I know it’s tempting to put the sun in your photo, especially if the sunrise is particularly stunning—but that’s not what we’re here for. Put the sun at your back instead. The reason why this is important is because the presence of the sun in the frame messes with your meter—you’ll end up with a silhouetted landscape and a nice, pretty sky when what you’re really going for is that stunning reflection. You could add exposure compensation to help, but then you’ll end up with an overexposed sky and a nice exposure on the water—better, but still not ideal. Instead, put the sun behind you. You’re still going to get a beautiful and vibrant sky but the difference is that you’ll get a much better exposure overall.
Lake Moraine Reflection by Flickr user edwademd
Settings and equipment
A small aperture (large f-number) is always the best choice for a landscape image—by using a small aperture you get much broader depth of field, which means that objects in the foreground will be just as sharp as objects in the background. You should also use a low ISO—this is always good practice with photos of scenery because higher ISOs tend to introduce noise and other unwanted problems like muddy colors and decreased definition between tones. So keep your ISO low, around 100 if you can.
To accomplish both of these things, you may need to slow down your shutter speed. And as you probably are already aware, when you slow down your shutter speed you often need to have a way to stabilize your camera. For most of us, this means “tripod.”
Along with a tripod you need some way of remotely releasing your camera’s shutter—usually with a remote release but if you don’t have one then your camera’s self-timer function will do in a pinch. Set it for around five seconds, which should be enough for any vibration to stop between the time you press the shutter button and the time that the camera actually makes the exposure.
You can use a polarizing filter to help bring out those reflections, but here’s the trick—a polarizing filter is often used for opposite purposes—to reduce reflections—so you need to make sure that you look through your viewfinder and twist the filter until the reflections are as clear and bright as you can make them. Hint: place the sun at about a 90 degree angle to your camera (either on your right or left) to get the best effect from a polarizer.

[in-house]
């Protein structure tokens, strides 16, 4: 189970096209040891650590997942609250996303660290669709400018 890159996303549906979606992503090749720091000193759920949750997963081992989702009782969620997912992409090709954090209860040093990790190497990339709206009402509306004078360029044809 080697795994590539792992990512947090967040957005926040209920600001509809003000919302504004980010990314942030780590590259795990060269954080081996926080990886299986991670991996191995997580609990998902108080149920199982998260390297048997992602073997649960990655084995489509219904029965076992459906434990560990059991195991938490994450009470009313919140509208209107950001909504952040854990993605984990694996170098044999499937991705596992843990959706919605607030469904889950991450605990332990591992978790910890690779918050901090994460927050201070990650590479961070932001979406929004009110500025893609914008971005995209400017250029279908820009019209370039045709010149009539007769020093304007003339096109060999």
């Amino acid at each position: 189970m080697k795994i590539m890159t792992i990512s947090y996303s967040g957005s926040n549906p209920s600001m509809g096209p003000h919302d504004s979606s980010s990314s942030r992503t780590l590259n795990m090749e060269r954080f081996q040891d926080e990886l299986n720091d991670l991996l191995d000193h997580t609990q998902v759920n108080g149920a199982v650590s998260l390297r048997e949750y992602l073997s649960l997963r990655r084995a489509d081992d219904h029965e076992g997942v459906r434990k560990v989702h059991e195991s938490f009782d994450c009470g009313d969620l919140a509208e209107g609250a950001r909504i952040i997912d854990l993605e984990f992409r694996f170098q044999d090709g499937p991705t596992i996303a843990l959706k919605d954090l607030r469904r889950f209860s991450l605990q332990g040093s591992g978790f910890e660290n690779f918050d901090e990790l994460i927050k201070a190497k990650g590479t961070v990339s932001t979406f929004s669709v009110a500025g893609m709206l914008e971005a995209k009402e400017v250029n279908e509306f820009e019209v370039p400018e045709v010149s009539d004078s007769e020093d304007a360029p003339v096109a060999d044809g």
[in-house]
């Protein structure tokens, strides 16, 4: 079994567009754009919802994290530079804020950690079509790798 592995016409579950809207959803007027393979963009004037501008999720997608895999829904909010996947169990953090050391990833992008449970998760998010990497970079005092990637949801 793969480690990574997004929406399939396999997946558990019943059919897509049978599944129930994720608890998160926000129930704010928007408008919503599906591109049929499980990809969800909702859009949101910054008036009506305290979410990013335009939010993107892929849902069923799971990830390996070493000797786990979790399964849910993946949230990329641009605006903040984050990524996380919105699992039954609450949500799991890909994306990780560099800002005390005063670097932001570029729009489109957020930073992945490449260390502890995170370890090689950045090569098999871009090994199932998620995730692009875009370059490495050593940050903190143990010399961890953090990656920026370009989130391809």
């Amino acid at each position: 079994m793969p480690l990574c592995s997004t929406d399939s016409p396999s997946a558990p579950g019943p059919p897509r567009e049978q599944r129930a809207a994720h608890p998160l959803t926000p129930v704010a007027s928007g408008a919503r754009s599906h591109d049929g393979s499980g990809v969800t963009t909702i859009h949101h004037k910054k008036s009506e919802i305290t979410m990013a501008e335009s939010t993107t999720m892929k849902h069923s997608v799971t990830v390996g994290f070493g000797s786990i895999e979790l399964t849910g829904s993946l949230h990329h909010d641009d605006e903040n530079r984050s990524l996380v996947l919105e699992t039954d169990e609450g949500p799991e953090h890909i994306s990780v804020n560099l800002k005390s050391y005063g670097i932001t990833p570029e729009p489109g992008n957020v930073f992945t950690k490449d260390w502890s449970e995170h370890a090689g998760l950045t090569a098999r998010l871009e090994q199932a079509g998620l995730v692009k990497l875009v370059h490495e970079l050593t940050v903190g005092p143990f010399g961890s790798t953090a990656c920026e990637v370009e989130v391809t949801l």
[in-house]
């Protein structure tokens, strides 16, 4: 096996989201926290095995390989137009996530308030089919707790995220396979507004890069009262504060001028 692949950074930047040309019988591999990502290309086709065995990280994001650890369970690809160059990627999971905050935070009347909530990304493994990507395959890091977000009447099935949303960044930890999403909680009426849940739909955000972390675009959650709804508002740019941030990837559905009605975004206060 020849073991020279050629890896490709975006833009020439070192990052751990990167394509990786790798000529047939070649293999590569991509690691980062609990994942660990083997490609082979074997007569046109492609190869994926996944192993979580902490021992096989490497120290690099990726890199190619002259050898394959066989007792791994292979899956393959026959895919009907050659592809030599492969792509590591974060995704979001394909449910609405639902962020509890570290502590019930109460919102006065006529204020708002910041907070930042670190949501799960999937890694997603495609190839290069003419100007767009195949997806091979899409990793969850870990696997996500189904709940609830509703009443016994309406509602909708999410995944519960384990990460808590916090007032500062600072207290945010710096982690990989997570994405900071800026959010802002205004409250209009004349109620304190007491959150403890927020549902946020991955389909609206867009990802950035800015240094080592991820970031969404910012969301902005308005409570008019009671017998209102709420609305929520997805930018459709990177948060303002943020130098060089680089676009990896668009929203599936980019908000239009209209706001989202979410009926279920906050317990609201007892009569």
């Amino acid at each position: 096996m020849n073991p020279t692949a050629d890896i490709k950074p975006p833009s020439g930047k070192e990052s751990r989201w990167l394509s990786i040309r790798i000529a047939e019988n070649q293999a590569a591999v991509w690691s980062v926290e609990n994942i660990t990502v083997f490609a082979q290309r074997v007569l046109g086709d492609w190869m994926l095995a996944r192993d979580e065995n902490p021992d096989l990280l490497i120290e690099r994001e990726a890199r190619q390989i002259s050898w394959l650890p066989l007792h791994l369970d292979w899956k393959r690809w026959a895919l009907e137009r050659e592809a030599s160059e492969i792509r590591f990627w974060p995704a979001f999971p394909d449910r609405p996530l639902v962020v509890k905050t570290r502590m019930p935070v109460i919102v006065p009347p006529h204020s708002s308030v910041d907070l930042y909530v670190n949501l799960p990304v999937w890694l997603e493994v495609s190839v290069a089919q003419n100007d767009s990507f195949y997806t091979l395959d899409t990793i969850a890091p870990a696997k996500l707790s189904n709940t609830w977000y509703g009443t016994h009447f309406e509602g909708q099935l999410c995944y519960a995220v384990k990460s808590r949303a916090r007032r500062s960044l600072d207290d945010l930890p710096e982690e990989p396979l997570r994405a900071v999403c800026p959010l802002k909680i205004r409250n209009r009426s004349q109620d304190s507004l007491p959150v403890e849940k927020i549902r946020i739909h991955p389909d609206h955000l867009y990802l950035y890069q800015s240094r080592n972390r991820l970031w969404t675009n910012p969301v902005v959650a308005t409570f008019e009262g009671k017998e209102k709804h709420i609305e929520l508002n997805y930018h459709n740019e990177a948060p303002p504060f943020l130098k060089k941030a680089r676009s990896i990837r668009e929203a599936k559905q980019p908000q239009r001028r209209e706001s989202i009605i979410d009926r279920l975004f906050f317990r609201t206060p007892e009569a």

'The Other Way' | New Bern, NC by Flickr user Zach Frailey (Uprooted Photographer)
Don’t lock focus on those trees or the mountain range itself—instead, lock on to the reflection. Since your aperture will be small this doesn’t make a huge difference (everything in your photo is going to be in focus) but as a general rule you want maximum sharpness on the reflection itself.
I’ve already mentioned composing for the reflection itself rather than for the other objects in the environment, but you also need to keep in mind a few other compositional guidelines. First, take note of where the horizon is. It should fall in one of three places: either on the top 1/3rd horizontal line, right in the middle of the frame or at or above the top of the frame. Now, you need to have a good reason for making this decision: if you go with the top 1/3rd horizontal, it should be because you want the reflection to be the primary focus point of the scene, but because you also want some of the scenery to have a place of importance. If you choose the middle of the frame, it’s because you want to capture that strong sense of symmetry that the scene has (when you have a perfect mirrored image on top and in the water). Choose to put the horizon above the edge of the frame if you want only the reflection in the scene—this tends to be the best option for images that have some other elements in the water, such as rocks, waterfowl, boats or other interesting features. On its own, a reflection in perfectly still water might as well be a landscape turned upside down, so only choose this route if you have a very good reason to.
Floating by Flickr user Anders Adermark
Don’t forget that you can also break up that beautiful still water by tossing a pebble into it—you’ll get some wonderful circular ripples that can add some great interest to an otherwise perfect reflection. And anything else swimming on or crossing the surface of the water will also do a beautiful job at breaking up that reflection and making for a really interesting scene.
Yes, you may have to make some sacrifices for your art—namely, your warm, cozy bed, but trust me when I say that it will be worth it. Still water is stunning in person and can be equally stunning in a photograph, as long as you know where to find it and the best way to capture it.
- Look for reflections
- Avoid windy or breezy days
- Go in the morning
- Ripples or floating objects